Point-to-point reaching is a lot more complex than it may seem. Understanding it can help countless people better interact with their world.
For most healthy young people, the motion of point-to-point reaching seems simple: starting from point A, you move your arm to take it to point B. But many systems are involved in making this transition, and lots of things can and do go wrong.
Denise Henriques, professor of kinesiology and health science at York University’s Vision: Science to Applications (VISTA) program, uses point-to-point reaching as a model to understand more complex movements.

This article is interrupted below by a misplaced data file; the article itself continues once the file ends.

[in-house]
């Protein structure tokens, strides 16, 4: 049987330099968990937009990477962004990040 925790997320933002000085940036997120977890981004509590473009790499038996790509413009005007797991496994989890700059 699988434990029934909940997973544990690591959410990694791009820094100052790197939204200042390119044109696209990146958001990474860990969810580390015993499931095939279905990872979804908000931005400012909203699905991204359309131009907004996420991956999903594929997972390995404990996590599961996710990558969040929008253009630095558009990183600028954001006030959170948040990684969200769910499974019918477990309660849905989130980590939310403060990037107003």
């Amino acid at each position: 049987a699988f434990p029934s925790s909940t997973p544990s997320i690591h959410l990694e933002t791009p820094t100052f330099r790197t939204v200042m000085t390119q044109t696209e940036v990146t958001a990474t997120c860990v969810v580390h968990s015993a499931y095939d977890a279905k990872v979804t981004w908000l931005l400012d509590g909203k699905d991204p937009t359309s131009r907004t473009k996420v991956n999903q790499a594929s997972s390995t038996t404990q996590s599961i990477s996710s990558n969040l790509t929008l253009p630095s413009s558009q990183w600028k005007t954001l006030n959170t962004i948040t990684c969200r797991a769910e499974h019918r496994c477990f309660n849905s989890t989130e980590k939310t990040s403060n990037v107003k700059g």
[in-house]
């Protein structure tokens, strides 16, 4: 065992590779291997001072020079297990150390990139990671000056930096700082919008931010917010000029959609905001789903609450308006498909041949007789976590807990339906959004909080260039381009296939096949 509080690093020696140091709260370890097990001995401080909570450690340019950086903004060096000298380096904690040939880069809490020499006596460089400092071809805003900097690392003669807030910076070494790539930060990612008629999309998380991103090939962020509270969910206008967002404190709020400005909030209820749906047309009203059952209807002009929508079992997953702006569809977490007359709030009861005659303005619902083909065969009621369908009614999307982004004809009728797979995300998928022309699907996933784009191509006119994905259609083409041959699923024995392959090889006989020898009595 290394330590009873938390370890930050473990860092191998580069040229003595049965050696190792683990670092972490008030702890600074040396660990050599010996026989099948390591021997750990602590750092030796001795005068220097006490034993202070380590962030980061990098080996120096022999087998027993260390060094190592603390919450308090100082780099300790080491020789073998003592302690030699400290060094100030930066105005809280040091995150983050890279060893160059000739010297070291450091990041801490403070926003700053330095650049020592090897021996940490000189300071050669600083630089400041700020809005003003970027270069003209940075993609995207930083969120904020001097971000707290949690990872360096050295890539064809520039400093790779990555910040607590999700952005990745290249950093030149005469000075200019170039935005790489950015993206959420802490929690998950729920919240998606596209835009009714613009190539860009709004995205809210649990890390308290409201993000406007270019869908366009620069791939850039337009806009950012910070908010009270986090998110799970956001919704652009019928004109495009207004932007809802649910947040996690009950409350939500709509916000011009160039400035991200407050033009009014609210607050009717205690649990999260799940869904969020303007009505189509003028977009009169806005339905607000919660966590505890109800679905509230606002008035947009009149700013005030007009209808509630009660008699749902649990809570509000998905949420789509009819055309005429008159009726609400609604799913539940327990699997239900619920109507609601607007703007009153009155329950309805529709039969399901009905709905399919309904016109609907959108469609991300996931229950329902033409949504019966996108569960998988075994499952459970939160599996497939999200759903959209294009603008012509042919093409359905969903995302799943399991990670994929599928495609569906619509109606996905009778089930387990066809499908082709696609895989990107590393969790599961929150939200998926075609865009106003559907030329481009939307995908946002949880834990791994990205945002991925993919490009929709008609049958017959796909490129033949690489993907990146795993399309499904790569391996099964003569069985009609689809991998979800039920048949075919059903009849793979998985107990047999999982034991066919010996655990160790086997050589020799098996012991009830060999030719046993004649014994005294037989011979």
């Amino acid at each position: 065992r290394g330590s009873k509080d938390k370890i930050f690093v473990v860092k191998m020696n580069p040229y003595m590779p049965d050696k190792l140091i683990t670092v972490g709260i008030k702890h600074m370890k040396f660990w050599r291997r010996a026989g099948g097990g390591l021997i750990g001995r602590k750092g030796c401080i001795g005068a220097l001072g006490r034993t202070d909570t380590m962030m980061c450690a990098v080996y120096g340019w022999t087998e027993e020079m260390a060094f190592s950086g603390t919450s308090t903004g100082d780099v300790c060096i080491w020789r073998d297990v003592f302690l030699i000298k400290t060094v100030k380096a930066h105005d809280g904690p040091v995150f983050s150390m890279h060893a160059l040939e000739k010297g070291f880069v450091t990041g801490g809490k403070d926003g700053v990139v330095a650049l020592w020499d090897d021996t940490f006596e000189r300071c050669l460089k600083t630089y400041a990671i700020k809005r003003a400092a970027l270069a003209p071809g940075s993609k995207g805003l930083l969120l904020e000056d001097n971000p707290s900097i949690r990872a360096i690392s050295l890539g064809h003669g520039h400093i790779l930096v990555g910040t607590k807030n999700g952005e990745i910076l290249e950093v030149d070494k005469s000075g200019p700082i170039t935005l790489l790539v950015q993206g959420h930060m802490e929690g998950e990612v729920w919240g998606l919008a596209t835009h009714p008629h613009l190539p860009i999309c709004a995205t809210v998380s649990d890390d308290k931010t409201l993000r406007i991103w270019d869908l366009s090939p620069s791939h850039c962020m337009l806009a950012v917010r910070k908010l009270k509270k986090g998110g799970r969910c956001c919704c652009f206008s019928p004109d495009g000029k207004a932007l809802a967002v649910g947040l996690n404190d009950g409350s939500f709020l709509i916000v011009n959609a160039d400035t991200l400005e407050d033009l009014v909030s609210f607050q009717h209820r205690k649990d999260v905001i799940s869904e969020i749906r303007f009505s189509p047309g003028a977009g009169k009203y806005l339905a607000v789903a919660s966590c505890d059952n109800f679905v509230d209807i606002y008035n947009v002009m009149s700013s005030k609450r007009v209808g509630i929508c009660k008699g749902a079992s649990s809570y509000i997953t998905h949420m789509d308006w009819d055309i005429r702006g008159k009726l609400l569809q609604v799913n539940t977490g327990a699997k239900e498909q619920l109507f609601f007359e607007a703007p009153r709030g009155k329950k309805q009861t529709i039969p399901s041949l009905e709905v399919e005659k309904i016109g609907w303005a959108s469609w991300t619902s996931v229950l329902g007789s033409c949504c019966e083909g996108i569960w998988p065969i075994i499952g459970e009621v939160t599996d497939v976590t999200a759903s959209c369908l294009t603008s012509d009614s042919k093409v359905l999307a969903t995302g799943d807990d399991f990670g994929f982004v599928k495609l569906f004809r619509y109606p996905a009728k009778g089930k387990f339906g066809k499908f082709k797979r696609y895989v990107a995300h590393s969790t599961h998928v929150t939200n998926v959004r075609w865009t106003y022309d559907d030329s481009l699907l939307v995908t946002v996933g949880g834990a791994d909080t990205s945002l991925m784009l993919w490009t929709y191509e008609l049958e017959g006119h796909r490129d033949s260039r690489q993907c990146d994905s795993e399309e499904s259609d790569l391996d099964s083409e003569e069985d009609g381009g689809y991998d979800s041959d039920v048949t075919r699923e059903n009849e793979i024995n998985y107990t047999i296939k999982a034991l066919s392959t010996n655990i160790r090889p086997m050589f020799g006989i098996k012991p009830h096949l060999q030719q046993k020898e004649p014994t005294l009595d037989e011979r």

In her tests, people need to engage multiple senses – such as vision, touch, and body position – and all of these need to coordinate to steer multiple body parts. Her findings have big implications for how environments and technology should be designed.
“In my research, usually we have people try to move a cursor that represents our hand onto different targets,” says Henriques. “So we have a target, they have to move their hand toward it to acquire that target. This involves multiple processes: they have to be able to assess where that target is, be able to figure out where that location is, and figure out the correct movement toward it.”